Suspension to Maple Leafs’ Jason Spezza shows lack of consistency

Jason Spezza #19 of the Toronto Maple Leafs skates against the Calgary Flames. (Photo by Bruce Bennett/Getty Images)
Jason Spezza #19 of the Toronto Maple Leafs skates against the Calgary Flames. (Photo by Bruce Bennett/Getty Images) /

The NHL’s Department of Player Safety assessed a six-game suspension for Toronto Maple Leafs forward Jason Spezza for kneeing Neal Pionk.

To no surprise, Jason Spezza will be appealing the six-game suspension he was given from the NHL’s Department of Player Safety and while it’ll be a tough case to overturn, the Toronto Maple Leafs forward doesn’t have anything to lose.

It’ll be unlikely to expect NHL commissioner Gary Bettman to overturn George Parros’ decision so it’ll be interesting to see if Spezza takes this further by going through an independent arbitrator.

Outlined in the video sent out by the league’s department of player safety, Spezza and whoever from the Leafs was on the call made three claims in his defence of the hit.

  1. He did not believe it was a kneeing call and it should be noted that he did not receive a penalty for the hit.
  2. Pionk was eligible to be hit since he was trying to make the play on the puck.
  3. If it weren’t for Pionk falling, Spezza would have delivered a legal check to Pionk.

What should be made clear is that Spezza was deserving of a suspension in this case. He made a hit that was dangerous and was retaliating to a prior play. The issue here is the fact that it seems like the NHL is trying to make an example of the 38-year-old who has no prior history.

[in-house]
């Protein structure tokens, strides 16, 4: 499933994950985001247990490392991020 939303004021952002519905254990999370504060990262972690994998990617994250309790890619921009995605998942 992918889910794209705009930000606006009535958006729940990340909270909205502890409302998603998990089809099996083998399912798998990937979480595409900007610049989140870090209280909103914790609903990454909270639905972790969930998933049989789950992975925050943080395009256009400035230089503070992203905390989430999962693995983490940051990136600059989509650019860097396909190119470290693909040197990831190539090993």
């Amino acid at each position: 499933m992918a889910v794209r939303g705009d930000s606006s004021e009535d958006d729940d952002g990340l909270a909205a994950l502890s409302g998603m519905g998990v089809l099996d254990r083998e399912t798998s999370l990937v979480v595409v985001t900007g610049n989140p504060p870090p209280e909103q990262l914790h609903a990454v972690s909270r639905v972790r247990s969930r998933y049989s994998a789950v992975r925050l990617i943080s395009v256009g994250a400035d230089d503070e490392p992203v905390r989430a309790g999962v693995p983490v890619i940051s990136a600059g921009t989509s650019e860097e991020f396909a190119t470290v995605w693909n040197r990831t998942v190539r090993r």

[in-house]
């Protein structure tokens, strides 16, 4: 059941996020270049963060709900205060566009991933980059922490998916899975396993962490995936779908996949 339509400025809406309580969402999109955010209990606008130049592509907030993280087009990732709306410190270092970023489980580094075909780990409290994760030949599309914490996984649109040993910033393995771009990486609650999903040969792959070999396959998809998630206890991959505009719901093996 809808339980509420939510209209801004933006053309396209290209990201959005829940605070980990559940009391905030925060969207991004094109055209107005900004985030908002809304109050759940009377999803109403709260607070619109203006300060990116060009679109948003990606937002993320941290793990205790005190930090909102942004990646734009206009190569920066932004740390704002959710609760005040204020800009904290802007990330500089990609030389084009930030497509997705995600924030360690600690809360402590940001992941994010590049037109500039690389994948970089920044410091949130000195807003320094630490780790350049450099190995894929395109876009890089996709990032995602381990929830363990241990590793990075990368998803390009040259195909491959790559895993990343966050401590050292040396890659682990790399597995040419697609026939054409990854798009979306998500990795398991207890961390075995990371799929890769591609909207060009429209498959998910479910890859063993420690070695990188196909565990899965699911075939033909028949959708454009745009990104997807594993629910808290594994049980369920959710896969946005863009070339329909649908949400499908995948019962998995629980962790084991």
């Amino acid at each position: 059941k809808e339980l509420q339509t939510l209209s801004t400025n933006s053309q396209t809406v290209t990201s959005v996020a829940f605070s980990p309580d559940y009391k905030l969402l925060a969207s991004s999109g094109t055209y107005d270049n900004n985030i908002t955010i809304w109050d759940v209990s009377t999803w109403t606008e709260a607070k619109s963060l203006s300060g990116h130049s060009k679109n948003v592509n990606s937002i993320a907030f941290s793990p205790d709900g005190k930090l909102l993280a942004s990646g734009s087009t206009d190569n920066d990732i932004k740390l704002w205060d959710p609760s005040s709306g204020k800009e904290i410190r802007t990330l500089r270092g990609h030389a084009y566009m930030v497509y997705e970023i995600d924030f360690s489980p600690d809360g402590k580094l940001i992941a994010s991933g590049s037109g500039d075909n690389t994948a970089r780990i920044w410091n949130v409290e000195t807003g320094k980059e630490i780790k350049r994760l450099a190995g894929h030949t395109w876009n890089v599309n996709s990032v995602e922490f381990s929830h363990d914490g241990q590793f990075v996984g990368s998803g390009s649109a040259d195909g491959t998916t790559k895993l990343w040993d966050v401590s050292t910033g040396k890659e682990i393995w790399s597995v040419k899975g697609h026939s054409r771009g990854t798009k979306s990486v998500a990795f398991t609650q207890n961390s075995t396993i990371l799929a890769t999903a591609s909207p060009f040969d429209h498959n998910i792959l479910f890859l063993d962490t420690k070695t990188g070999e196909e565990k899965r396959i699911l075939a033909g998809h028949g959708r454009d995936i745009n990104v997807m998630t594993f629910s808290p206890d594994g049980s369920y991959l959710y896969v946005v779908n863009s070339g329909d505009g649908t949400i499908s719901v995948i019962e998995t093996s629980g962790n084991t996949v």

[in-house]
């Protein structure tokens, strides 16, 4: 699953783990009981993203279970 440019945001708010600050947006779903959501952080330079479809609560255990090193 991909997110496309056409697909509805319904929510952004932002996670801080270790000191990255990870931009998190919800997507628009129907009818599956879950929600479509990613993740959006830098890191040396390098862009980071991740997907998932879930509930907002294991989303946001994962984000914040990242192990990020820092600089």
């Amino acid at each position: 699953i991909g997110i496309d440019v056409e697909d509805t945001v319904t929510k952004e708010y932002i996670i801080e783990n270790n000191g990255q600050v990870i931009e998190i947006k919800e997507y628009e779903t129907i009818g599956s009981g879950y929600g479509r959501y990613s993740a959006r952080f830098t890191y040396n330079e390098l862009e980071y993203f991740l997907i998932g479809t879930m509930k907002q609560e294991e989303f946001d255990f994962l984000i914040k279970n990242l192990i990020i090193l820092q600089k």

Pionk got two games for a hit that will see Rasmus Sandin miss two to three weeks. Of course, Pionk is in concussion protocol so that’s why it’s justified for Spezza to be disciplined.

However, the NHL now puts themselves in a situation where they have set a bar for plays of this nature. Part of Spezza’s appeal process should point to other times where the league has either gone light on punishment or done nothing at all.

Look at Jack Campbell getting steamrolled by Marcus Foligno on Saturday night where he was clearly hit in the head. Not only did Foligno not get suspended for the play but he didn’t even get a hearing or fine.

NHL could have avoided the situation altogether with better officiating

The officiating in Sunday’s game against the Jets set the tone for everything that happened and it all started when Pierre-Luc Dubois was allowed to wrestle down Auston Matthews who does not have the puck at any point in the skirmish. The worst part was that Matthews got a roughing penalty on the play.

Leafs players after the game mentioned that the hit on Sandin set things off as there was a lot of extracurricular after the whistle. If the referees give Pionk the appropriate penalty on the play, this likely doesn’t escalate to this point.

Now, that doesn’t take all the heat off Spezza as he knew what he was doing when he went for the hit on Pionk. Unfortunately, the league made that a big part of their decision but the fact they knew it was retaliatory just shows how far they will go to back up their referees.

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What are your thoughts on the suspension? Did the league make the right call or did they it wrong? Let us know in the comments below.